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A new horizon for African-European research links

Video guest: Josephine Mwangi

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Wednesday, 05 February 2014

A new horizon for African-European research links

Last month marked the official start of a fresh wave of funding opportunities from the European Union (EU) for For scientists across Europe. On 11 December, the European Commission finally released the detailed topics and budgets available for the first two years of Horizon 2020, the EU’s eighth research and innovation funding package, worth nearly €80 billion (around US$110 billion) in total from 2014 to 2020.
And European researchers are not the only ones who can get a slice from this funding pie: scientists around the world, including those in developing countries, can compete to take part in EU-funded research projects.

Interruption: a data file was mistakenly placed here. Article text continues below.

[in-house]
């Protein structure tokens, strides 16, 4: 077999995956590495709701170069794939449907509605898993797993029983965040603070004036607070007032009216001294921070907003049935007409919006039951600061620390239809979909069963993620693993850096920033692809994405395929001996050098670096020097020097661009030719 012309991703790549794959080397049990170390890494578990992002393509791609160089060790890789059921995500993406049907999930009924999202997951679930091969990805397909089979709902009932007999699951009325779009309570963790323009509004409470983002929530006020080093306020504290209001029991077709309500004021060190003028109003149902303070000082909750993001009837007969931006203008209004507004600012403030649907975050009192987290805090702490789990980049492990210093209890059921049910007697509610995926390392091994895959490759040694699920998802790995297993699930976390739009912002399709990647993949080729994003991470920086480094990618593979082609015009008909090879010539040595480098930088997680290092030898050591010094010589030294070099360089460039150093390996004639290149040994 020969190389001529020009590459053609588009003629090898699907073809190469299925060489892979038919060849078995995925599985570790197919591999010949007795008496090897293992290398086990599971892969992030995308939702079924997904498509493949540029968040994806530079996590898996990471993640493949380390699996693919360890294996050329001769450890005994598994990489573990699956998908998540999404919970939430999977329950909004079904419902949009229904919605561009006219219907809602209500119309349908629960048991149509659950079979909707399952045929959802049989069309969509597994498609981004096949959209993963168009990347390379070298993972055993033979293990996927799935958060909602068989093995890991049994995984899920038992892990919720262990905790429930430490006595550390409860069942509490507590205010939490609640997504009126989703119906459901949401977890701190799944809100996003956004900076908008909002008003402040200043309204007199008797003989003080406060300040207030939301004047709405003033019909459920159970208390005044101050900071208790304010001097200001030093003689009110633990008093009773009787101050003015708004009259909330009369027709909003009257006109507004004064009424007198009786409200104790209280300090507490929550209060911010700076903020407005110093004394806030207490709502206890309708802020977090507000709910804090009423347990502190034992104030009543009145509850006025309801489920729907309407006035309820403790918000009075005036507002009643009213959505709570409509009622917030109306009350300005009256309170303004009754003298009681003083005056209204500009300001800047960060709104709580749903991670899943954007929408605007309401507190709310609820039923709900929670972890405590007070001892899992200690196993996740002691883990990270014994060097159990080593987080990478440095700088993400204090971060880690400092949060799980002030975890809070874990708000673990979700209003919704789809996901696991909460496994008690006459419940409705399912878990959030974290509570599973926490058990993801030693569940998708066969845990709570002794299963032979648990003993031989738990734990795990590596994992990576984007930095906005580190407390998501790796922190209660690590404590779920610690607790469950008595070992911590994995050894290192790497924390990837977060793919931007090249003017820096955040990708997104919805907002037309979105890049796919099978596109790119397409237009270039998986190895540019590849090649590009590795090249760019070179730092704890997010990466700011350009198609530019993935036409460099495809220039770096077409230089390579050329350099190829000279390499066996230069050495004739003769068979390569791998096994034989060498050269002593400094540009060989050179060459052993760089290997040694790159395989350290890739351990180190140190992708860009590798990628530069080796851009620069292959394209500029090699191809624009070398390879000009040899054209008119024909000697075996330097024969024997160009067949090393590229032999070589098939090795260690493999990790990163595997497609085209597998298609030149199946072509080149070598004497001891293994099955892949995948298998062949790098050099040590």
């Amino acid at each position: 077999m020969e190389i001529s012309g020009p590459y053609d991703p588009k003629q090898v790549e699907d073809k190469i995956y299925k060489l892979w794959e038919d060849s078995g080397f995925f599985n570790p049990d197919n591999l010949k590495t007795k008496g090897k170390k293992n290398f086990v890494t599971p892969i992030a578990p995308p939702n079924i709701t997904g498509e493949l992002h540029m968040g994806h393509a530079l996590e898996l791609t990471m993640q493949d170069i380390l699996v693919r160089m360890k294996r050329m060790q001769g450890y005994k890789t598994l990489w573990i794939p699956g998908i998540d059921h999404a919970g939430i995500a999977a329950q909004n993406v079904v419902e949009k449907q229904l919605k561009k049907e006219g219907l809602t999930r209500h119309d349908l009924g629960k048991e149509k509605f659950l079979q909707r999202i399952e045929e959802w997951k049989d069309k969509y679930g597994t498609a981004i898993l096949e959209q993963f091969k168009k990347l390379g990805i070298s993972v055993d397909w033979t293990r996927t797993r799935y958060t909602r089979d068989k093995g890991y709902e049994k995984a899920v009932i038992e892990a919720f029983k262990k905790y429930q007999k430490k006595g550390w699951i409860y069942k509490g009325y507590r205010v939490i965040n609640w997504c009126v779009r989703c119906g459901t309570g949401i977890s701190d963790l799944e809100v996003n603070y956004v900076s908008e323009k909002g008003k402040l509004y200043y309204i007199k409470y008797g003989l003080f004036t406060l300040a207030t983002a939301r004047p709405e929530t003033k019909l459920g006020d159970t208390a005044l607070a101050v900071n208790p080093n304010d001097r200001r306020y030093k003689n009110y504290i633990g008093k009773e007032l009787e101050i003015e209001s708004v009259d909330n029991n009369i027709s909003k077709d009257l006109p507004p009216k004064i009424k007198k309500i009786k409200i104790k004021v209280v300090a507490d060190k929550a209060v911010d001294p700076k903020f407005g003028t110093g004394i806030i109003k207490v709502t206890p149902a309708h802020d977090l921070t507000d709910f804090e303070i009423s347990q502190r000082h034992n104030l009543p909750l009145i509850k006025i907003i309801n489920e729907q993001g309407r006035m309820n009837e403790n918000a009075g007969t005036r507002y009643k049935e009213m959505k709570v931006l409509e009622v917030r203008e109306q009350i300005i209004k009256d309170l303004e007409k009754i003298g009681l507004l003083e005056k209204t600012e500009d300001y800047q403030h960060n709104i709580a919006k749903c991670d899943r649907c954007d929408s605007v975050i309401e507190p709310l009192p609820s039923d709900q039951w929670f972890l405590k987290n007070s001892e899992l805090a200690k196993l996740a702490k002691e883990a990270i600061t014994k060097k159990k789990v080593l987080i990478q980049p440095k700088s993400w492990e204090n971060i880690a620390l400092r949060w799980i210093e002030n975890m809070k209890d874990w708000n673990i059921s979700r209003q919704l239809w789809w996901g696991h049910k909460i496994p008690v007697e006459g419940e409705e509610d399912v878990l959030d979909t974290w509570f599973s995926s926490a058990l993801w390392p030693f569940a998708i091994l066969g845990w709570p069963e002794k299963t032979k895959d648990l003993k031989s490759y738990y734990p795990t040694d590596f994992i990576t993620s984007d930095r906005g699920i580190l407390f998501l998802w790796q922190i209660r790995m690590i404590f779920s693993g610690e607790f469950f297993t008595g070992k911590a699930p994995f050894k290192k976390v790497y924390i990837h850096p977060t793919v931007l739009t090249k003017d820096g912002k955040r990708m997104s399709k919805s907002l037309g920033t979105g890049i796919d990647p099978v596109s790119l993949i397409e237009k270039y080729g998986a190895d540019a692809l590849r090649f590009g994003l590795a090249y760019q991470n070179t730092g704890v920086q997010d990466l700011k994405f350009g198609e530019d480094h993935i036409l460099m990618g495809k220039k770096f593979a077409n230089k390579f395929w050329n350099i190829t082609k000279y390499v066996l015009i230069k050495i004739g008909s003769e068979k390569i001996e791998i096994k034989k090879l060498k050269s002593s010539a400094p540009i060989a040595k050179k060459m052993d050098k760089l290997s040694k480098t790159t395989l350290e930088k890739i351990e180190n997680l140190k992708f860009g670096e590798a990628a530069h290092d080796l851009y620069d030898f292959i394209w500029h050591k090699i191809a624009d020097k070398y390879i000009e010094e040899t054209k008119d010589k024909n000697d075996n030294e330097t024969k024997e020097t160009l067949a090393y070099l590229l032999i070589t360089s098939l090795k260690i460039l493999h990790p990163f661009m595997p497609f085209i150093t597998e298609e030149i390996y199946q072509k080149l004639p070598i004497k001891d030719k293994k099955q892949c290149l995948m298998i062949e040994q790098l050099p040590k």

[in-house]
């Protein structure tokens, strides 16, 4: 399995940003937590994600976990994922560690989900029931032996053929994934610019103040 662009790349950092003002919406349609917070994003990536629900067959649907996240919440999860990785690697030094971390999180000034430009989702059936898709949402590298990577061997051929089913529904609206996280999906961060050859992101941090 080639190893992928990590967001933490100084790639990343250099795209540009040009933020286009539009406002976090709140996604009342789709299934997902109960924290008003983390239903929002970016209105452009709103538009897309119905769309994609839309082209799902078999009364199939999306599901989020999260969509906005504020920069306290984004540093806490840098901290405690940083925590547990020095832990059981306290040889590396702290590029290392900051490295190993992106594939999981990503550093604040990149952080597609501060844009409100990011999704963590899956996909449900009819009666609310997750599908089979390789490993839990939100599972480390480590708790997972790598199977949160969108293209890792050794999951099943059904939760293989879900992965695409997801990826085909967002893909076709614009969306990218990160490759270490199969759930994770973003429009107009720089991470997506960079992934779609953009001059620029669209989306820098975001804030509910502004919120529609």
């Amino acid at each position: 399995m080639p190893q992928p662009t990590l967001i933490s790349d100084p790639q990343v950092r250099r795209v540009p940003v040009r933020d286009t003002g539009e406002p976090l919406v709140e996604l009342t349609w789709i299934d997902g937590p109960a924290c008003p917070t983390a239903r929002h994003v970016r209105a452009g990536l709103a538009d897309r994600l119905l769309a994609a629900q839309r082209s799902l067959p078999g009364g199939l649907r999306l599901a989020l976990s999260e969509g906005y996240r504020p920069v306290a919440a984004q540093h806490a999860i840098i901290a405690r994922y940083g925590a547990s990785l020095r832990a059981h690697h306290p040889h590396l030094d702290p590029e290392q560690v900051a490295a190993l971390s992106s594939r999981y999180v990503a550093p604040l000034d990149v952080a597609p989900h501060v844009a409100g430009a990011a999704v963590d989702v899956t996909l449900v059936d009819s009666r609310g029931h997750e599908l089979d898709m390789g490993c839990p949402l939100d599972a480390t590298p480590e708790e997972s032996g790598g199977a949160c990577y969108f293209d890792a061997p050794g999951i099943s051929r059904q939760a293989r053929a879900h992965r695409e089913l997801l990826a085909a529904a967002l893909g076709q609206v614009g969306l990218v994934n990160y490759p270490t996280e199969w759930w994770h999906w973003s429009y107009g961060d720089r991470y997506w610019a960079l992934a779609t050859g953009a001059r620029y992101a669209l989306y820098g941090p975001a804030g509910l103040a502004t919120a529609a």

The previous edition of the programme, the Seventh Framework Programme (FP7) that ended on 31 December 2013 (though some awarded projects are still ongoing), was also open to such international collaboration, and many African scientists seized the opportunity. At the last count in September 2013, the European Commission said that 1,315 participants from organisations in 45 African countries had taken part in 565 EU-funded projects since FP7 began in 2007.
Although areas such as energy, space research and information and communications technology (ICT) are gaining importance, the bulk of these projects remained focused on  health, food and agriculture, and water and environmental sciences.
African participants have received a combined €178 million from FP7, a substantial rise compared with the previous edition. Under FP6, which ran from 2002 to 2006, only 882 participants took part in 322 research projects and received a combined €95 million from the EU.
Out of the €178 million under FP7, almost €9 million went to fellowships for African researchers, while the rest went to large, collaborative projects where African participants were part of a consortium along with other scientists in Europe (and possibly beyond).

Source: Scidev